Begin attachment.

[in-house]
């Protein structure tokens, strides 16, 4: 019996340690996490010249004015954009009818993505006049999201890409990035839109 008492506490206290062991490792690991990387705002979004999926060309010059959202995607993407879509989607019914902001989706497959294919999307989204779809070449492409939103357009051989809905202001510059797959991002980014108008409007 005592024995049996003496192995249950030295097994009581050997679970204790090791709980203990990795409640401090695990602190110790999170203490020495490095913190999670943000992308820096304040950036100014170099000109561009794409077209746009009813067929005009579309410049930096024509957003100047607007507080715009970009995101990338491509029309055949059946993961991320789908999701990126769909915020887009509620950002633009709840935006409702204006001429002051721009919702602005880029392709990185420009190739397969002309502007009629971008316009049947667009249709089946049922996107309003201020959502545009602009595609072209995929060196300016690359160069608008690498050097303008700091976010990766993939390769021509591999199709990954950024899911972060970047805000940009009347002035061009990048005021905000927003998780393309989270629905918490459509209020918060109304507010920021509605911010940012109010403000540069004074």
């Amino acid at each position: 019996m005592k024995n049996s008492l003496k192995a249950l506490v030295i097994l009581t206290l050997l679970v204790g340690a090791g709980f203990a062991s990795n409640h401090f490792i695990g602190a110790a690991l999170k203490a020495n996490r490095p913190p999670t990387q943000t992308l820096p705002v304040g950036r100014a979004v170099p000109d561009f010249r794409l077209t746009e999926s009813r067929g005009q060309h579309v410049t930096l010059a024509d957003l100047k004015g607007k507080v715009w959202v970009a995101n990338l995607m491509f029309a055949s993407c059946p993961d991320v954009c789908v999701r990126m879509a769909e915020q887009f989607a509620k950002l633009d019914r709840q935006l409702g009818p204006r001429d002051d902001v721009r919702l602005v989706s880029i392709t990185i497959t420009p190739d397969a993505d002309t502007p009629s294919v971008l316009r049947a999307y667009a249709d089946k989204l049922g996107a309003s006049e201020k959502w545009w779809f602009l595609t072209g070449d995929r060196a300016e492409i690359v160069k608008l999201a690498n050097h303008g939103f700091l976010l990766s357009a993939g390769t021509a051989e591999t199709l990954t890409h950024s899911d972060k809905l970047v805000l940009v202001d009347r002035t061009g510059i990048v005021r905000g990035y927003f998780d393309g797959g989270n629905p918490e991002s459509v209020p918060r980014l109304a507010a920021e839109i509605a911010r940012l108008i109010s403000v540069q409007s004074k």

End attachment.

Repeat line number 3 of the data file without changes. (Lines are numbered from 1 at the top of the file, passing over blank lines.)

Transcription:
């Amino acid at each position: 019996m005592k024995n049996s008492l003496k192995a249950l506490v030295i097994l009581t206290l050997l679970v204790g340690a090791g709980f203990a062991s990795n409640h401090f490792i695990g602190a110790a690991l999170k203490a020495n996490r490095p913190p999670t990387q943000t992308l820096p705002v304040g950036r100014a979004v170099p000109d561009f010249r794409l077209t746009e999926s009813r067929g005009q060309h579309v410049t930096l010059a024509d957003l100047k004015g607007k507080v715009w959202v970009a995101n990338l995607m491509f029309a055949s993407c059946p993961d991320v954009c789908v999701r990126m879509a769909e915020q887009f989607a509620k950002l633009d019914r709840q935006l409702g009818p204006r001429d002051d902001v721009r919702l602005v989706s880029i392709t990185i497959t420009p190739d397969a993505d002309t502007p009629s294919v971008l316009r049947a999307y667009a249709d089946k989204l049922g996107a309003s006049e201020k959502w545009w779809f602009l595609t072209g070449d995929r060196a300016e492409i690359v160069k608008l999201a690498n050097h303008g939103f700091l976010l990766s357009a993939g390769t021509a051989e591999t199709l990954t890409h950024s899911d972060k809905l970047v805000l940009v202001d009347r002035t061009g510059i990048v005021r905000g990035y927003f998780d393309g797959g989270n629905p918490e991002s459509v209020p918060r980014l109304a507010a920021e839109i509605a911010r940012l108008i109010s403000v540069q409007s004074k």